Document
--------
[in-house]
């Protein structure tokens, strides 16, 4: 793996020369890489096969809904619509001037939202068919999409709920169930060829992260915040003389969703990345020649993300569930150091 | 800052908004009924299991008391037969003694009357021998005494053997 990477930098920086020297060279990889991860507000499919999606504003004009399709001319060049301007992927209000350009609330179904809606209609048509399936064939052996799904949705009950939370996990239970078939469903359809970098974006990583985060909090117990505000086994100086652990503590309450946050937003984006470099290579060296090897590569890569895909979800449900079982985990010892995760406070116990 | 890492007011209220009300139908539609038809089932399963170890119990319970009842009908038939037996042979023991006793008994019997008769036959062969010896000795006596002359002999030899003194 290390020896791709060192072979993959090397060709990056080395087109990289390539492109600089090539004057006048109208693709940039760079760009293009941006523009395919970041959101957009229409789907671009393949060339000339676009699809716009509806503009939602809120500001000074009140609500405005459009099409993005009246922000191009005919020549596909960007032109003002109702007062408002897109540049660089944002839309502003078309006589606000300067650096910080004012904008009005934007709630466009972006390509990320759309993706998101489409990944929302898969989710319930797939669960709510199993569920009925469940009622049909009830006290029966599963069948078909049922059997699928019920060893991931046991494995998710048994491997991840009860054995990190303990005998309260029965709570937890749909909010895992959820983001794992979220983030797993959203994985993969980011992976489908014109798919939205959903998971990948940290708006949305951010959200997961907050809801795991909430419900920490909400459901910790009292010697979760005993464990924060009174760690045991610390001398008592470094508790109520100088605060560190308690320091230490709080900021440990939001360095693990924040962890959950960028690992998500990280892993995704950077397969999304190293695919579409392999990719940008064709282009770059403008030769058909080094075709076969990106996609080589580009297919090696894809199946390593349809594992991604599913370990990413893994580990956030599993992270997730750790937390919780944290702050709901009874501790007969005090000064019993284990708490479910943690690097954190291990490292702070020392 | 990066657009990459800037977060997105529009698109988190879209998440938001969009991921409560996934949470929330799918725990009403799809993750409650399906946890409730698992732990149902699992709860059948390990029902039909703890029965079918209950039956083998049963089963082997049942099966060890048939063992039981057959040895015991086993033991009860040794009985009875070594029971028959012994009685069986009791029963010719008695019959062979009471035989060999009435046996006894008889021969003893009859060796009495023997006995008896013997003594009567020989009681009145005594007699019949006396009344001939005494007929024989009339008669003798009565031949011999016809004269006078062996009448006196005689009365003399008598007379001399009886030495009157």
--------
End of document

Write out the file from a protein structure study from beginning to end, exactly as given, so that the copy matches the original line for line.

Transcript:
[in-house]
């Protein structure tokens, strides 16, 4: 793996020369890489096969809904619509001037939202068919999409709920169930060829992260915040003389969703990345020649993300569930150091 | 800052908004009924299991008391037969003694009357021998005494053997 990477930098920086020297060279990889991860507000499919999606504003004009399709001319060049301007992927209000350009609330179904809606209609048509399936064939052996799904949705009950939370996990239970078939469903359809970098974006990583985060909090117990505000086994100086652990503590309450946050937003984006470099290579060296090897590569890569895909979800449900079982985990010892995760406070116990 | 890492007011209220009300139908539609038809089932399963170890119990319970009842009908038939037996042979023991006793008994019997008769036959062969010896000795006596002359002999030899003194 290390020896791709060192072979993959090397060709990056080395087109990289390539492109600089090539004057006048109208693709940039760079760009293009941006523009395919970041959101957009229409789907671009393949060339000339676009699809716009509806503009939602809120500001000074009140609500405005459009099409993005009246922000191009005919020549596909960007032109003002109702007062408002897109540049660089944002839309502003078309006589606000300067650096910080004012904008009005934007709630466009972006390509990320759309993706998101489409990944929302898969989710319930797939669960709510199993569920009925469940009622049909009830006290029966599963069948078909049922059997699928019920060893991931046991494995998710048994491997991840009860054995990190303990005998309260029965709570937890749909909010895992959820983001794992979220983030797993959203994985993969980011992976489908014109798919939205959903998971990948940290708006949305951010959200997961907050809801795991909430419900920490909400459901910790009292010697979760005993464990924060009174760690045991610390001398008592470094508790109520100088605060560190308690320091230490709080900021440990939001360095693990924040962890959950960028690992998500990280892993995704950077397969999304190293695919579409392999990719940008064709282009770059403008030769058909080094075709076969990106996609080589580009297919090696894809199946390593349809594992991604599913370990990413893994580990956030599993992270997730750790937390919780944290702050709901009874501790007969005090000064019993284990708490479910943690690097954190291990490292702070020392 | 990066657009990459800037977060997105529009698109988190879209998440938001969009991921409560996934949470929330799918725990009403799809993750409650399906946890409730698992732990149902699992709860059948390990029902039909703890029965079918209950039956083998049963089963082997049942099966060890048939063992039981057959040895015991086993033991009860040794009985009875070594029971028959012994009685069986009791029963010719008695019959062979009471035989060999009435046996006894008889021969003893009859060796009495023997006995008896013997003594009567020989009681009145005594007699019949006396009344001939005494007929024989009339008669003798009565031949011999016809004269006078062996009448006196005689009365003399008598007379001399009886030495009157």